Article Marketing – Grabbing Links With Content

News Flash - by Kimmi

When you ask about getting links for your organic SEO marketing, you’re often told to start article writing – but is it an easy way to get links? Well, sure – but is it an easy way to get traffic? Yes, if you’re good at it. No, if you churn out poorly written articles with the same information as thousands of other articles out there.

First of all, back links in the right places can give your website great exposure. Article marketing is certainly one of the easiest ways to gain viable links… if you’re good at writing articles or are prepared to pay a ghostwriter to write them for you.

The concept of article marketing goes like this:

  1. You write an article and put a compelling resource box with your website link at the end of the content.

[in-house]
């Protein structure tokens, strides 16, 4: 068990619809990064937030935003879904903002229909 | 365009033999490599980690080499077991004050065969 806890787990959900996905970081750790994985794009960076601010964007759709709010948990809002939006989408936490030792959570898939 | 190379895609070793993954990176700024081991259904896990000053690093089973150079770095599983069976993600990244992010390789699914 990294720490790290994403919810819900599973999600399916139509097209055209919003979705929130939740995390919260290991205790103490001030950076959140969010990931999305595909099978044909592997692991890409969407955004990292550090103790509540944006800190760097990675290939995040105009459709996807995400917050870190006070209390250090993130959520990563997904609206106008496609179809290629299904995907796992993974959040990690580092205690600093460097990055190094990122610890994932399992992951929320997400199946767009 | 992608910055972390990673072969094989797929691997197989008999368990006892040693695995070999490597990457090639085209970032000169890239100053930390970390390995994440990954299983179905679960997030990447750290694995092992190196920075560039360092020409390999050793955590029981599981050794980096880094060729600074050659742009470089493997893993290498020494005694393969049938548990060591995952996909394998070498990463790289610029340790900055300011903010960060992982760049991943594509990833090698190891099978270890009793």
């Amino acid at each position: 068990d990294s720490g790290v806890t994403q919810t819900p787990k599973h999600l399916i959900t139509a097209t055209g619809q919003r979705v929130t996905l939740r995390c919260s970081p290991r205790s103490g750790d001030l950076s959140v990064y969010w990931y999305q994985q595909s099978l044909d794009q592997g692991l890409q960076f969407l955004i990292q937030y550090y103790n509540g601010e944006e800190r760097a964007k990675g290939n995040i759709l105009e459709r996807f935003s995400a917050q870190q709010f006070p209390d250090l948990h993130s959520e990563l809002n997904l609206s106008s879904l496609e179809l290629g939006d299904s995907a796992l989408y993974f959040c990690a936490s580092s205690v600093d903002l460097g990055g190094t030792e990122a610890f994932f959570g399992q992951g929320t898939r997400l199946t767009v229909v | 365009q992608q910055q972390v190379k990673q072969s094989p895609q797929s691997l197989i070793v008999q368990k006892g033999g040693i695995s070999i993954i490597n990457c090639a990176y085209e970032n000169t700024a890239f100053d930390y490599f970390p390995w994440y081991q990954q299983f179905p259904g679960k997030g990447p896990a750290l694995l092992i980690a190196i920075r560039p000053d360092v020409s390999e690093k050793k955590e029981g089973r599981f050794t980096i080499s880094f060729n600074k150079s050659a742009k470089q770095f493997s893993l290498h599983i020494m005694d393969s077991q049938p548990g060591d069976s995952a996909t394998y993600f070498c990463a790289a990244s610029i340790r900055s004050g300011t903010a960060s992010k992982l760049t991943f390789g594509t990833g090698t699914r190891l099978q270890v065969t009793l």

2. You submit your article to an article site, gaining a back link.
  3. Depending on which site you submitted to, that site passes your article on to other sites, which provide you with more back links.
  4. People read your article and pass it on to others so your site gets exposure.
  5. Some of those people publish your article on their websites or blogs – more links, more exposure.
  6. Other people publish your article in their newsletters – more links, more exposure.
  7. Still others may publish your article in an eZine or eBook – more links, more exposure.

Now, the hope is your article will go from 1 to 7. It might… if it’s interesting and/or unusual. Another hope is at step 2, where you submit your article to a very topic relevant site, such as a health site (instead of article directory) for a health article. You then get a very relevant back link, as well as relevant traffic.